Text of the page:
The Physical Therapy Graston Technique

Physical therapists utilize a wide variety of techniques to treat patients with all sorts of injuries. The Graston Technique is just one of them, and skilled therapists use it to treat soft tissue conditions, whether they’re temporary, or the result of surgery or an injury. To fully understand the Graston Technique and its value in treating soft tissue conditions, it’s helpful to understand more about soft tissue and its functions.

There’s Soft Tissue Throughout Your Body

All tissue within your body that isn’t part of a bone or an organ is considered soft tissue. That means tendons, ligaments, and even muscles all fall under the heading of soft tissue. Fascia — soft tissue that serves to protect certain structures within your body such as muscles, blood vessels, and nerves — is another example of soft tissue.

As you might imagine, soft tissue injuries are pretty common. People pull or tear tendons and over-tax muscles all the time. Many of these injuries involve significant pain, and one of the best ways to help heal a soft tissue injury involves the intervention of a physical therapist.



The Graston Technique in a Nutshell

When you’re suffering from a soft tissue injury, your number one goal is to relieve pain. But that’s not your only goal. You also want to restore range of motion and mobility so that you can begin to resume your normal activities and get your life back to normal. One of the ways that a skilled physical therapist can help is by using the Graston Technique. Here’s what’s involved …

The Graston Technique involves manual manipulation using specially designed stainless steel instruments. Physical Therapists are trained in how to use these instruments to achieve your main goals of reducing or eliminating pain and restoring range of motion and normal function. The technique is typically used in conjunction with special exercises prescribed by the PT.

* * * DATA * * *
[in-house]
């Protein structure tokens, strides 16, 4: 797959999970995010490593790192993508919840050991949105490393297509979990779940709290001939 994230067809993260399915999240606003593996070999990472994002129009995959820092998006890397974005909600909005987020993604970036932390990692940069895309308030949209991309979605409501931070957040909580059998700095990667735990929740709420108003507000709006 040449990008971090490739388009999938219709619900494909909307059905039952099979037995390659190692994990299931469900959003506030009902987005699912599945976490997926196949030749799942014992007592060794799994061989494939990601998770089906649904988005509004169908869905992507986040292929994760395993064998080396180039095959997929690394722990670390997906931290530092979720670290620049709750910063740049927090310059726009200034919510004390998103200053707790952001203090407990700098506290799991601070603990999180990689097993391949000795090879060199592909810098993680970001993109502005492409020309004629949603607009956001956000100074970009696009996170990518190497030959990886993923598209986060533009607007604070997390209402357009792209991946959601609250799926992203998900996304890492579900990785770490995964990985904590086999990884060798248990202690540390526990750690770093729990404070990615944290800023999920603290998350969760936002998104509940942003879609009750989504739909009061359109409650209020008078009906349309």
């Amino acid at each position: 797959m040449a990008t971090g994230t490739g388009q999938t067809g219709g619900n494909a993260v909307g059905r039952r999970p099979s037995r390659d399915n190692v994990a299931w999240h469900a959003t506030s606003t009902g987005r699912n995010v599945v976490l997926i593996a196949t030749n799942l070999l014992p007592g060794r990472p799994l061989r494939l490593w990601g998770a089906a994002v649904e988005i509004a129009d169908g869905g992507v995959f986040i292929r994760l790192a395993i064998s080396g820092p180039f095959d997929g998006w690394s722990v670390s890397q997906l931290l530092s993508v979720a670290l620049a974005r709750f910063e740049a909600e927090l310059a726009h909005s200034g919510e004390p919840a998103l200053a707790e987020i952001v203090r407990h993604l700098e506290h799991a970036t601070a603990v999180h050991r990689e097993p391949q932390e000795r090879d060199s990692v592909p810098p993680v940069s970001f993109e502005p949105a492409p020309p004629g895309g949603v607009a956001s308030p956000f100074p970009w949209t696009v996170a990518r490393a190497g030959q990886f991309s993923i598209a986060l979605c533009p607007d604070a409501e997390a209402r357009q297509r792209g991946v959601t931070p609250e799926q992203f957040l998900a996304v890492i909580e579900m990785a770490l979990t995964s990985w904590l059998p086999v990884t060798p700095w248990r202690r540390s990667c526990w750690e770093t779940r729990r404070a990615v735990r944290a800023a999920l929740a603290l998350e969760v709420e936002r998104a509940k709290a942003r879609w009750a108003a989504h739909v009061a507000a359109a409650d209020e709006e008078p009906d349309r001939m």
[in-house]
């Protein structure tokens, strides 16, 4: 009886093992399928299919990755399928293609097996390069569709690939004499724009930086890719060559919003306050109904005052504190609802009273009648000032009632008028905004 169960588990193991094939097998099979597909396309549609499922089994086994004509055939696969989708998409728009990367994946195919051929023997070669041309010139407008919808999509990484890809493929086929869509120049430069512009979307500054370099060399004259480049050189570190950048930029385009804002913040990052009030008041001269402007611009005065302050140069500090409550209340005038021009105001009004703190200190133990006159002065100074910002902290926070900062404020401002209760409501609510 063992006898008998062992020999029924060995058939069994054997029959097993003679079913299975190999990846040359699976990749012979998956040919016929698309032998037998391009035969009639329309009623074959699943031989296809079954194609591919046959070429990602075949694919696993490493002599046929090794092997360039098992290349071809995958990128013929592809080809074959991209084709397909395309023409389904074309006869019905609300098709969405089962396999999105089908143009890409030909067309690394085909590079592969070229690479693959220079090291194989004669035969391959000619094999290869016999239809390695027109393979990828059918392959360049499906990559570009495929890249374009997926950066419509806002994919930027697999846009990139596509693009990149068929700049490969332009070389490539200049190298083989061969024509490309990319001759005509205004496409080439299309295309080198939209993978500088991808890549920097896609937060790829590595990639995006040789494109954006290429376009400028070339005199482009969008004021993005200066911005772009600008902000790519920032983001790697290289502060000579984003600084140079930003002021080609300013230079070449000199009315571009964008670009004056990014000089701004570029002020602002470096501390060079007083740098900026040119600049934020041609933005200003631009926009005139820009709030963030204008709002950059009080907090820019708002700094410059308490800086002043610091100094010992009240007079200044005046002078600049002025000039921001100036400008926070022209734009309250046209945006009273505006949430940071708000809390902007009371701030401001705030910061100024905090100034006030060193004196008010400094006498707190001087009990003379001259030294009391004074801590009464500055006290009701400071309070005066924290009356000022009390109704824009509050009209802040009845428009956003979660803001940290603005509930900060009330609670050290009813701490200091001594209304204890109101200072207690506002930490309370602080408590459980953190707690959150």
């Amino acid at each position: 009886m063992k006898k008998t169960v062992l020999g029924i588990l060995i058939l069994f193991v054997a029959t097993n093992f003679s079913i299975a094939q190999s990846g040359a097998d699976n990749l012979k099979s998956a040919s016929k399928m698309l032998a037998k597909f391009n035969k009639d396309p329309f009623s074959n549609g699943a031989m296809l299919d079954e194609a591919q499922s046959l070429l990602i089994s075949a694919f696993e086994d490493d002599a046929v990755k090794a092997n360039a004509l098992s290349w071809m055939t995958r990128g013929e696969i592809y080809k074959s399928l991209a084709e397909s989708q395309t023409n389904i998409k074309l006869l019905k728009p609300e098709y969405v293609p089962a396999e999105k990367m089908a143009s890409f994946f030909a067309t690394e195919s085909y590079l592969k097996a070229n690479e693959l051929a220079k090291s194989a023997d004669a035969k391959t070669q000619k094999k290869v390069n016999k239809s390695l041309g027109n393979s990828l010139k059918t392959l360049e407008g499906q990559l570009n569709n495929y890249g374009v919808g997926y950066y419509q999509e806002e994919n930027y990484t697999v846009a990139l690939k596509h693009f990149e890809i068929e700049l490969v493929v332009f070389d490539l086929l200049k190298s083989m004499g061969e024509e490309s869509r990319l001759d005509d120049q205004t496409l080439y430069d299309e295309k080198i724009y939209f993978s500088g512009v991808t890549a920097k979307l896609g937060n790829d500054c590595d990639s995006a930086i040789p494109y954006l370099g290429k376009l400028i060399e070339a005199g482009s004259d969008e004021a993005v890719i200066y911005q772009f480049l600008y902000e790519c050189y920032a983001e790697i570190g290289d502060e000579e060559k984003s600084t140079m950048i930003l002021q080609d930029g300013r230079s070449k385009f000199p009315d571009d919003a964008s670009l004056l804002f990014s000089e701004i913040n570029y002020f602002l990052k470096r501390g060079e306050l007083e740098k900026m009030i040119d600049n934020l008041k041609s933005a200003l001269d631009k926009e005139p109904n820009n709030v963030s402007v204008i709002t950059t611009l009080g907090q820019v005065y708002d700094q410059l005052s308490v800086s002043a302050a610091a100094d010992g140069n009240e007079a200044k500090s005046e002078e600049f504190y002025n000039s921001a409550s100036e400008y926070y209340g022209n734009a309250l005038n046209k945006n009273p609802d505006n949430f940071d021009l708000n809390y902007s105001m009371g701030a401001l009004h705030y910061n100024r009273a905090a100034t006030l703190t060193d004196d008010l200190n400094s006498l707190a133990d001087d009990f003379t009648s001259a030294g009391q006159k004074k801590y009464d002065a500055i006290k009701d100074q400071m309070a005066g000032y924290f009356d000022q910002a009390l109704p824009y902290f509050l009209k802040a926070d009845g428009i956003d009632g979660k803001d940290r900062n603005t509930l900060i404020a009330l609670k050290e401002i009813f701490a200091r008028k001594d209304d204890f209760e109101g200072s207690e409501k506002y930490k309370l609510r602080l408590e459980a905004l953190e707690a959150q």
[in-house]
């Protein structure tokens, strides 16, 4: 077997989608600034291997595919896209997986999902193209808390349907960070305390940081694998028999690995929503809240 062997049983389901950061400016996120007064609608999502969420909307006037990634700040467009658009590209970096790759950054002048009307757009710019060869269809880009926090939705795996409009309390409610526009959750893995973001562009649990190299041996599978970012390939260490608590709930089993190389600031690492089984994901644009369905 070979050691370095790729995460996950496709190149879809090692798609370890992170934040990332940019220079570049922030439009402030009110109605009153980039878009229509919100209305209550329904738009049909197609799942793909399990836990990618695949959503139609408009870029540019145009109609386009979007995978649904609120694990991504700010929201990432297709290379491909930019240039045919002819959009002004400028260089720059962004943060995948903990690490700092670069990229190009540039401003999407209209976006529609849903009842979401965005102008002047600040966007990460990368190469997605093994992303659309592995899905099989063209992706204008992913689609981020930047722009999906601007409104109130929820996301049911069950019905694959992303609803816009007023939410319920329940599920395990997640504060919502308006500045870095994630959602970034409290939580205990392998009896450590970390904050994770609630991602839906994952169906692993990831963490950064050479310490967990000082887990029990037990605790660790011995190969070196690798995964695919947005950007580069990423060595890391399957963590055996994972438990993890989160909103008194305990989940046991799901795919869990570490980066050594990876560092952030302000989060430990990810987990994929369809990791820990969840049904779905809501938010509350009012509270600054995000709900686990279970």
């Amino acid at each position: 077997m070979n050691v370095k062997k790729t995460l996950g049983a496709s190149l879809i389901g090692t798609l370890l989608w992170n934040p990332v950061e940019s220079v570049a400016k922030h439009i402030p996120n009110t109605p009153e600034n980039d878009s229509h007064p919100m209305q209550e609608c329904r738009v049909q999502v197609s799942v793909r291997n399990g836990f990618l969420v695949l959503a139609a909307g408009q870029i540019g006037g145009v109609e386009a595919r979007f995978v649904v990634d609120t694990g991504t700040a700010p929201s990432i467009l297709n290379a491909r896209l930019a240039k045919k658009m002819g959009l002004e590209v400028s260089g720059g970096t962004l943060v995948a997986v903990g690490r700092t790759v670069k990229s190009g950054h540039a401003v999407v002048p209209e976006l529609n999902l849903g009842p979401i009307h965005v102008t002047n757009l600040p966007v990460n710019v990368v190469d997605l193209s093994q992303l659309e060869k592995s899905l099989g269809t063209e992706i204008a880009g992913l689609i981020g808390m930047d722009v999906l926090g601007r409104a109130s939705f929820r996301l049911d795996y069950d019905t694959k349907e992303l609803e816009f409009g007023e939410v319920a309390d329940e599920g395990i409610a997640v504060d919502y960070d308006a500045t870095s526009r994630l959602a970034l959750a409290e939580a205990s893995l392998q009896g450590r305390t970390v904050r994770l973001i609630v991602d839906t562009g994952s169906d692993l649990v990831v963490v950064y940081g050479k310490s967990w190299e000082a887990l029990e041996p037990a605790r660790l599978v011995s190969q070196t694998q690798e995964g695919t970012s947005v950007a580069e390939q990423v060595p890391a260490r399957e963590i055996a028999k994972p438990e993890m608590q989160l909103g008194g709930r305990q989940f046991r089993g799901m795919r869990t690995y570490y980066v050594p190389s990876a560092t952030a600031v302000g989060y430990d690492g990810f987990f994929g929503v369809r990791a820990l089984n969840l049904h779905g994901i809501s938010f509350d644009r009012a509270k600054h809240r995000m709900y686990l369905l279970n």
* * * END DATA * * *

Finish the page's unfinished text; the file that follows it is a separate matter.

The tools are concave and convex to conform to specific parts of the body and have rounded — not sharp — edges. The physical therapist uses these instruments to scan over and detect soft tissue injuries or damage. Once the area(s) to be treated are located, the PT uses a cross-friction massage technique which uses a rubbing or brushing motion across the grain of the tissue. This results in small amounts of trauma to the affected area, which leads to increased blood flow in and around the area, which ultimately speeds healing. As a patient receiving this innovative treatment, there are a couple of things that you should be aware of …

  • Because the technique speeds both the rate and amount of blood flow to the area, you may notice a deepening of the skin color there, the appearance of small red dots, or even some bruising afterward.
  • The Graston Technique follows the kinetic chain, in which certain parts of the body are connected with other parts. What does this mean for you? It explains why at times, the treatment is administered on parts of your body that seem remote from the affected area. Although it may seem strange if your PT manipulates tissue in your shoulder when you have a back injury, rest assured that the areas are connected through the fascial (protective tissue) network within your body!
  • You may feel some mild discomfort during the massage, but the PT typically works on each area for only a minute or so.
  • To avoid further injury, it’s common for your PT to ask you to perform a short series of exercises beforehand to warm up your muscles and tissue. He or she may also use ultrasound therapy to accomplish this.



The Graston Technique is especially useful post-surgery to break up scar tissue fibers and smooth the underlying tissue, but it’s also commonly used to treat common soft tissue conditions like

  • joint pain (wrists, ankles, elbows, knees, shoulders, etc.)
  • back pain caused by sprains and strains
  • shin splints
  • heel pain caused by conditions like Plantar Fasciitis
  • neck pain

and more. The Graston Technique is effective at treating all soft tissue injuries, whether they’re acute or chronic, which makes it a very valuable tool for a physical therapist to use! As you read this, more than 16,000 specialists — including the doctors of physical therapy at Cawley Physical Therapy and Rehab treating patients from all over Northeastern Pennsylvania — have been trained in the Graston Technique. Why not give us a call at 570-208-2787, to learn more and to see if you might be a candidate for this unique and revolutionary form of treatment? (If you prefer, you can also contact us via email at, and we’ll be happy to answer any questions you have about the Graston Technique!)